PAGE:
Bacterial Recovery from Canine Eyes with Complicated Corneal Ulcerations: Comparison of Direct Plating Versus Culturette Submission: A Pilot Study
Haley E Jost1, Christine C Lim2, Leslie Sharkey3, Julia L Sharp4, Michael L Creutzinger4 and Michala de Linde Henriksen1*
1Comparative Ophthalmology, Department of Clinical Sciences, College of Veterinary Medicine and Biomedical Sciences, Colorado State University, USA
2Eye Care for Animals, USA
3Clinical Sciences Department, Cummings School of Veterinary Medicine, Tufts University, USA
4Department of Statistics, College of Natural Sciences, Colorado State University, USA
*Corresponding Author: Michala de Linde Henriksen, Comparative Ophthalmology, Department of Clinical Sciences, College of Veterinary Medicine and Biomedical Sciences, Colorado State University, USA.
January 27, 2022; Published: February 11, 2022
Objective: To compare organism recovery from canine corneal ulcers using two different bacterial culture processing methods: culturette inoculation into growth media immediately after collection (direct plating), and transport of culturettes with inoculation at the reference laboratory (culturette).
Design: Exploratory pilot study.
Animals: Thirteen client-owned dogs diagnosed with complicated corneal ulceration from one referral hospital.
Procedures: Bacterial samples were collected by direct sampling of infected corneal ulcerations with a culturette followed by two methods of sample processing: 1) direct inoculation of the culturette onto four culture media (blood, MacConkey, chocolate, Sabouraud dextrose) and shipment of plates to an outside laboratory, 2) sample collection by culturette followed by transport to the same outside laboratory for plating there for aerobic bacterial culture and sensitivity testing. Corneal cytology was collected from all corneal ulcerations immediately after culture samples were obtained.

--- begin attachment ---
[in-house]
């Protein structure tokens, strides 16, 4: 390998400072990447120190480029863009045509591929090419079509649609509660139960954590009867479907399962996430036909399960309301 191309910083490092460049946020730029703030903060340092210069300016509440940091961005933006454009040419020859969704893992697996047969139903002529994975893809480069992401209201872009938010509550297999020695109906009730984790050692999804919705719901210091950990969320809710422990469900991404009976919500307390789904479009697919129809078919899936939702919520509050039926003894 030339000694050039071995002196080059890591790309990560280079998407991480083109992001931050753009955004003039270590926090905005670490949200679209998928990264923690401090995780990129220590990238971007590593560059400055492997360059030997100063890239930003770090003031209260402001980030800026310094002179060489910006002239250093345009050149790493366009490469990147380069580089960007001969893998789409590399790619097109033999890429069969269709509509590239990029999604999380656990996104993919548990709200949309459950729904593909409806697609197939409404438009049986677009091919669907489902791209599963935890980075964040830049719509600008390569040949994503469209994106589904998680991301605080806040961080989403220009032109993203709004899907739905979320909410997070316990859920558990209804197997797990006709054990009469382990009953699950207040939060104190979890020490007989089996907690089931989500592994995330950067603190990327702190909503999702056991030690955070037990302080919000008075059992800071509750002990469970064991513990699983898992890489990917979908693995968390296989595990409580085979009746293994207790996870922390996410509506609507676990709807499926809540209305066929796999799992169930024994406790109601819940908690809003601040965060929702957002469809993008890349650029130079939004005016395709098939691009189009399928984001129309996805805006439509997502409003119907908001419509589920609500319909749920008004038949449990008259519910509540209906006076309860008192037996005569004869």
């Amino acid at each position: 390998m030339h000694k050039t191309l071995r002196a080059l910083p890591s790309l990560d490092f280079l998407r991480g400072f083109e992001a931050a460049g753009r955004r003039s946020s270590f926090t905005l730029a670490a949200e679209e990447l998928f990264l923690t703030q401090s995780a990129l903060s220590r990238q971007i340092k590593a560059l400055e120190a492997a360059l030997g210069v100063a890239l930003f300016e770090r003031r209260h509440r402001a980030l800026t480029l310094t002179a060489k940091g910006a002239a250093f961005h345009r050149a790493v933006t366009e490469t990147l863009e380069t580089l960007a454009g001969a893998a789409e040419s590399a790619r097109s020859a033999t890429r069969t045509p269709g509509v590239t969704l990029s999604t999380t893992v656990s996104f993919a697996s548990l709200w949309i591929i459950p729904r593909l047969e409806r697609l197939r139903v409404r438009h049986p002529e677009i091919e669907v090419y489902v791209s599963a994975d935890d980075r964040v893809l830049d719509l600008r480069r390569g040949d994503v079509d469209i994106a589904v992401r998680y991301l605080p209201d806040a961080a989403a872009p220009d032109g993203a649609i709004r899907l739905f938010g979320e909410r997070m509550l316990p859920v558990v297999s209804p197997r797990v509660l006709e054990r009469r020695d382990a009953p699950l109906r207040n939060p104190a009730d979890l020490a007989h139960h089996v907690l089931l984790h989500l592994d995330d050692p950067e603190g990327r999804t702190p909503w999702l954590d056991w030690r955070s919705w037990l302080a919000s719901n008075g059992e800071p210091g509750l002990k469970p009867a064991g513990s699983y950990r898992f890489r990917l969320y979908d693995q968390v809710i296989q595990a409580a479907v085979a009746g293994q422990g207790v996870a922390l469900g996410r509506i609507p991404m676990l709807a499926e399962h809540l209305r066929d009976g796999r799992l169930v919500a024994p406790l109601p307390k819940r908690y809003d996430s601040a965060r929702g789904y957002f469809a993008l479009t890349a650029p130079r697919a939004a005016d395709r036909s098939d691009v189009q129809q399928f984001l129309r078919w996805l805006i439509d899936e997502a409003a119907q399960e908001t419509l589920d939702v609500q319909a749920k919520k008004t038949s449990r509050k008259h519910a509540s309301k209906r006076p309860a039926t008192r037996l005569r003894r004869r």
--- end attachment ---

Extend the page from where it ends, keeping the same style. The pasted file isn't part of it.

Results: Direct plating detected bacterial infection in 5/13 (39%) dogs, culturette submission in 6/13 (46%) dogs. When combining the two culture methods, 7/13 (54%) dogs had positive cultures. The most common bacteria that were cultured from the corneal ulcerations were beta-hemolytic streptococcus spp. (n = 3), and gram-negative bacilli (n = 3). There was not sufficient evidence to suggest bacterial detection differed between the two culture methods (p = 1.00).
Conclusions and Clinical Relevance: Some laboratories recommend direct plating for better bacterial growth from corneal cultures. Direct plating is more time consuming than submitting a culturette. This study suggests that submitting a culturette does not result in different bacterial growth than direct plating.
Keywords: Canine; Culturette; Direct Plating; Infected Corneal Ulceration; Microbiology
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